Here's How Much It Cost Mercedes To Win The 2018 F1 Title

Illustration for article titled Here's How Much It Cost Mercedes To Win The 2018 F1 Title
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We all know that Formula One is one of the most expensive forms of motorsport, but sometimes we need a reminder of just how costly things end up being. Mercedes has gone ahead and released plenty of figures regarding the cost of running a championship-winning F1 team in 2018.


After taxes, Mercedes F1 actually earned £13.3 million ($16.36 million), reports. All told, F1 prize money, sponsorship and cash thrown in by Daimler AG hit £338.4 million in 2018. The team, meanwhile, only spent £311.4 million. How economical of them!

Consciously I know F1 is not a particularly profitable business, but it’s actually a little mind-boggling to realize the disparity between how much money a team makes compared to how much it spends. Without the £128.8 million ($158.4 million) Mercedes received just for showing up in 2018 having scored well in the past few seasons, it would have been significant in the red.

The disparity between earnings and spendings really highlights how tough it can be for teams to make their way to the top of the charts. One bad season, for example, and a team like Williams suddenly loses thousands of pounds of prize money. Without that prize money, they have less to spend on developing the next year’s car, which can contribute to further poor results.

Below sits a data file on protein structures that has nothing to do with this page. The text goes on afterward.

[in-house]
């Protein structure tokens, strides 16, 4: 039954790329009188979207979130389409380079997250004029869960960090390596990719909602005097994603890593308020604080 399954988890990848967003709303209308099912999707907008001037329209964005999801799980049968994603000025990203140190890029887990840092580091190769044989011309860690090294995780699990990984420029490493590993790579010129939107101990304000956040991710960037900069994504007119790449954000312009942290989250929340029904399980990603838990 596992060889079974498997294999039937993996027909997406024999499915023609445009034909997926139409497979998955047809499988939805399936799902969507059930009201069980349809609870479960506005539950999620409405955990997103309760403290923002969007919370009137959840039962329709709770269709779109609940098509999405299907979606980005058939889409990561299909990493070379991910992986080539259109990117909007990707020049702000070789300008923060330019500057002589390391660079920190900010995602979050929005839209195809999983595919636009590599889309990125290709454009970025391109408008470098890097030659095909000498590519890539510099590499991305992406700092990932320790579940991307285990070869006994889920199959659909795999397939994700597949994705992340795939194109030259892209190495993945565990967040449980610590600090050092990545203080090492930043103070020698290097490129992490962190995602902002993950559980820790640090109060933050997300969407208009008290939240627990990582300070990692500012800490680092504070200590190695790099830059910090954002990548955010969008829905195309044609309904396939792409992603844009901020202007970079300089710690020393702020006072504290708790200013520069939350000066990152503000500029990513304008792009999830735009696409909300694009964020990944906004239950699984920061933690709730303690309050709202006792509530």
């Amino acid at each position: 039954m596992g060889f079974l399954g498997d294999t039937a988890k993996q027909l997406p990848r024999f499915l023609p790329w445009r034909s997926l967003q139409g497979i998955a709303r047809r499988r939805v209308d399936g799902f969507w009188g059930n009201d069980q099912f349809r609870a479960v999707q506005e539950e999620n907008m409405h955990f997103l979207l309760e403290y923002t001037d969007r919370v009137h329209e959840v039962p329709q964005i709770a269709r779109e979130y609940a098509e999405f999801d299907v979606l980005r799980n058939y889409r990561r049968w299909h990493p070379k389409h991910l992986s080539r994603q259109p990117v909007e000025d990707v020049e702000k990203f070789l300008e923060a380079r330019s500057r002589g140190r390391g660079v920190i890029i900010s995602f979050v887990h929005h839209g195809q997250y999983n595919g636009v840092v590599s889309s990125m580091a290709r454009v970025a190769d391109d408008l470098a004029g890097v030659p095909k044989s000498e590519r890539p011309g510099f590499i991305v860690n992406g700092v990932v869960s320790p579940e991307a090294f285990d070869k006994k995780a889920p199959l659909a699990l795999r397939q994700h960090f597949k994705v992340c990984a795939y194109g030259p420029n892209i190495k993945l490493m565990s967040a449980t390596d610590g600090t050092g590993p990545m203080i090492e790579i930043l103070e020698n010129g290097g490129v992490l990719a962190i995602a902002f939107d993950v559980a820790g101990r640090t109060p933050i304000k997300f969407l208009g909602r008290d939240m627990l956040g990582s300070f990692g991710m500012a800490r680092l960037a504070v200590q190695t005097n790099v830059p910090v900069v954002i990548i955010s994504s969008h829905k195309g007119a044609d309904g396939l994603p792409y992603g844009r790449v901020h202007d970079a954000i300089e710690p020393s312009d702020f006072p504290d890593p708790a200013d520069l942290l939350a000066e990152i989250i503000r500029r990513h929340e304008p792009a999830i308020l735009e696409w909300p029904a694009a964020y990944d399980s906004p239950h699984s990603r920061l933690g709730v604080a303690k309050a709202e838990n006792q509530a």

Mercedes only spent £1.7 million ($2.09 million) more on development in 2018 than it did in 2017, implying that the team was pleased with the performance of the car and anticipated another successful year with a relatively similar car.

However, brings up a really good point:

There is no outward sign yet of the team addressing the cost cap that is coming in 2021, and which will force the big three teams to trim spending and inevitably head counts.


Generally, seasons involving sweeping regulation changes end up involving a lot of monetary investment upfront for research, development, design, and production. But with a cost cap coming alongside those changes, it will be fascinating to see how the championship plays out.

Weekends at Jalopnik. Managing editor at A Girl's Guide to Cars. Lead IndyCar writer and assistant editor at Frontstretch. Novelist. Motorsport fanatic.


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